Had a lovely Easter break with the family down in Cornwall and promised myself not to watch any football whilst away treating the children to a Haven Holiday, so as to give them the attention they deserve. Did pretty well and missed the lot – Robben putting out Man Utd and Messi messing up Arsenal’s Champions League, as well as Torres inspiring Liverpool to beat Benfica and Fulham pulling another rabbit from a hat to make the Europa League semis with them.
Thank Trevor Francis for youtube at times like this – there’s always someone who’s posted the match highlights or, as in the case of Robben’s goal at Old Trafford, posted a clip of his volley in the slowest of slow motions so you can watch the flight of the ball onto his foot from Ribery’s corner, watch the perfect connection he makes 20 yards out and watch the faces of the United supporters change frame by frame from mild disinterest to moderate disbelief to total horror. Must’ve been a sadistic Man City fan who posted it.
Caught up with all the highlights I needed to in the press box at Ashton Gate. Having returned home from Cornwall late on Friday, it was straight back on the M5 a few hours later to get to the early kick off at 2pm between Bristol City and Swansea City – hardcore, you might think…but the wife did all the driving from Hayle back home so not really.
Had a nice chat over a Cornish pasty and a cuppa there with Ralph Ellis, a journalist of nearly 30 years experience working the Midlands patch for various newspapers. I’m still a pup by comparison at 12 years as a reporter/commentator, all in the Premier league era, whilst Ralph, as we discussed, has seen the changes over the decades in the relationship between the football writers and the clubs they predominantly follow. Anybody who is thinking of a career in journalism and believes it to be a chance to get close to managers and players is deluded. The days of, say, Brian Clough having a close relationship with several journalists and giving them real insight into training sessions, team selection and even giving them stories to ‘break’ as an exclusive for their paper are long gone.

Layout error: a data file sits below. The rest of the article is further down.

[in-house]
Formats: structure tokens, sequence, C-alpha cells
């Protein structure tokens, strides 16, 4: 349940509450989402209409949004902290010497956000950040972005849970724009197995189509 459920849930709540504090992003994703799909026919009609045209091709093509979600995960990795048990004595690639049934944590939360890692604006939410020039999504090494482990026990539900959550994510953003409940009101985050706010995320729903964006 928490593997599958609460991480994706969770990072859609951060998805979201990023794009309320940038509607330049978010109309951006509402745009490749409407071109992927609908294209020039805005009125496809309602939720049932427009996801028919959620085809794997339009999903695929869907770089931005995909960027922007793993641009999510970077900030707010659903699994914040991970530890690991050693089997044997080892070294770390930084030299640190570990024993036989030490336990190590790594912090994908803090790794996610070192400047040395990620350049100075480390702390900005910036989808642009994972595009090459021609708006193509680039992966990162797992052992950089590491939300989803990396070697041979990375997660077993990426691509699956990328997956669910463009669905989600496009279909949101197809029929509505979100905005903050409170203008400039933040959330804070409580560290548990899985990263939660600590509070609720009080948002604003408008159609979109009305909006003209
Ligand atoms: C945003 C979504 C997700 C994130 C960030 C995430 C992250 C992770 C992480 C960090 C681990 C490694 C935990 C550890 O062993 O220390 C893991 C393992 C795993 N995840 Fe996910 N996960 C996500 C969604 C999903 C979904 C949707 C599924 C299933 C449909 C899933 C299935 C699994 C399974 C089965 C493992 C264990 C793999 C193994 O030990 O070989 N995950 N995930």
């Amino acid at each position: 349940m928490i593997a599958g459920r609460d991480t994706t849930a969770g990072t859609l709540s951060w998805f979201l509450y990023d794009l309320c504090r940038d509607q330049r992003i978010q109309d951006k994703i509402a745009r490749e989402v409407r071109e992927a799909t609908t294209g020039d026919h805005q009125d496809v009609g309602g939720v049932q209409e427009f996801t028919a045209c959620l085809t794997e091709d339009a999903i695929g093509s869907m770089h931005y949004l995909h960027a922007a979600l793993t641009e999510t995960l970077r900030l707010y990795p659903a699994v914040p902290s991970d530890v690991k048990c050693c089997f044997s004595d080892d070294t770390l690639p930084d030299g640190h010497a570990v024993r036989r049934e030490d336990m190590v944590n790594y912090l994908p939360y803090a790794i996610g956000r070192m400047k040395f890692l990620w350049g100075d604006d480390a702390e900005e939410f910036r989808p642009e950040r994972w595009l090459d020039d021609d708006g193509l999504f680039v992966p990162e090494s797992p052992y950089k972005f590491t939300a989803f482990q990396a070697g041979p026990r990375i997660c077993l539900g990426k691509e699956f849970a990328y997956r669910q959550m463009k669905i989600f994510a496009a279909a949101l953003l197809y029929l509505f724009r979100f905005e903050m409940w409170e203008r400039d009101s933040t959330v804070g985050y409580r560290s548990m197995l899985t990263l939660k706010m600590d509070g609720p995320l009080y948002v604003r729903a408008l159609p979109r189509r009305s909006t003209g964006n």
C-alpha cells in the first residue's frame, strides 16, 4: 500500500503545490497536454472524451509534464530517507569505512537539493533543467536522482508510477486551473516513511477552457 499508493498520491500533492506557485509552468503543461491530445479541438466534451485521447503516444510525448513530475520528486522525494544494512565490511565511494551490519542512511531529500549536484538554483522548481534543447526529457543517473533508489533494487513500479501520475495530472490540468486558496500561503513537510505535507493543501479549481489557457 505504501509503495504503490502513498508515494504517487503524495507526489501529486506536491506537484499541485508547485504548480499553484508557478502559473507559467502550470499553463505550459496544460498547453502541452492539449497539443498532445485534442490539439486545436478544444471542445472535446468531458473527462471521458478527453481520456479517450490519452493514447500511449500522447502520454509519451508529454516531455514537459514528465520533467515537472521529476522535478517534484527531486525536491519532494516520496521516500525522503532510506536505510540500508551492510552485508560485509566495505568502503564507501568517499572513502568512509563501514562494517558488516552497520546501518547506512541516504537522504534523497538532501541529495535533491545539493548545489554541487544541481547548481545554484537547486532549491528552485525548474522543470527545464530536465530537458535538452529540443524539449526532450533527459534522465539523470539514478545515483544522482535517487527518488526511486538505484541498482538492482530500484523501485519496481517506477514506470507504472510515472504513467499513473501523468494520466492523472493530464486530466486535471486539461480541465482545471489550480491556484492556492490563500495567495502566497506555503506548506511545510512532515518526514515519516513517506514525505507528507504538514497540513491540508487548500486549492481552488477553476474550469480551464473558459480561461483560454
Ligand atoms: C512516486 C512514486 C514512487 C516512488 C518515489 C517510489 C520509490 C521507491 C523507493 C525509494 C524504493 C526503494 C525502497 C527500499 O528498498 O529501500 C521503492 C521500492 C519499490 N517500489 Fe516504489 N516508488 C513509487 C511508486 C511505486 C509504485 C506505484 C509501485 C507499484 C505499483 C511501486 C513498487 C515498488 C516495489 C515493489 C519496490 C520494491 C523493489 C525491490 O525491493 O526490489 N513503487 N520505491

Ralph and I wondered whether the next generation of managers would be even less approachable in 10 years time. After all, some of the players now who will doubtless wish to continue in the game after retirement as a coach or a boss are the same players who currently walk past the press wearing their ridiculous ‘Craig David’ style headphones plugged into their R’n’B iCrap or with their Blackberry pressed to their ear pretending to be deep in conversation so as not to have to speak to us great unwashed types on their way out to the Chelsea Tractor Park.
Some are eminently approachable, but they are usually the foreign players (especially Scandinavian I find) who are seemingly trained to deal with papers, radio & TV intrusions post-match with a minimum of fuss - Olof Mellberg at Villa and Sebastian Larsson at Blues spring to mind straight away. That’s not to say all British players are wholly ignorant. Joe Hart was charm personified when I asked him for an interview on talkSPORT after Blues had drawn with Arsenal recently.
Maybe it’s the greater proliferation of media outlets these days that leave players and managers heads spinning. “Who do I trust? How do I divide my time between the demands of all these people who want to interview me?” Ralph had a great idea – a select trusted few (4 national writers, 2 local radio stations and 2 local paper guys) who get the access ‘old-style’, whilst the rest continued as they do now. It’ll never happen of course, but it was great to pick Ralph’s brain ahead of kick-off.
Bristol City won 1-0 with a Nicky Maynard goal late on, supplied by the flying winger Ivan Sproule to leave Swansea looking a little nervously over their shoulders for fear they might drop out of the play-off spots just as their bitter rivals Cardiff City did on the final day of last season. They certainly seem to lack a goalscorer – bags of creativity it would seem, but no end product. I can think of a load of prog rock bands who fit that description.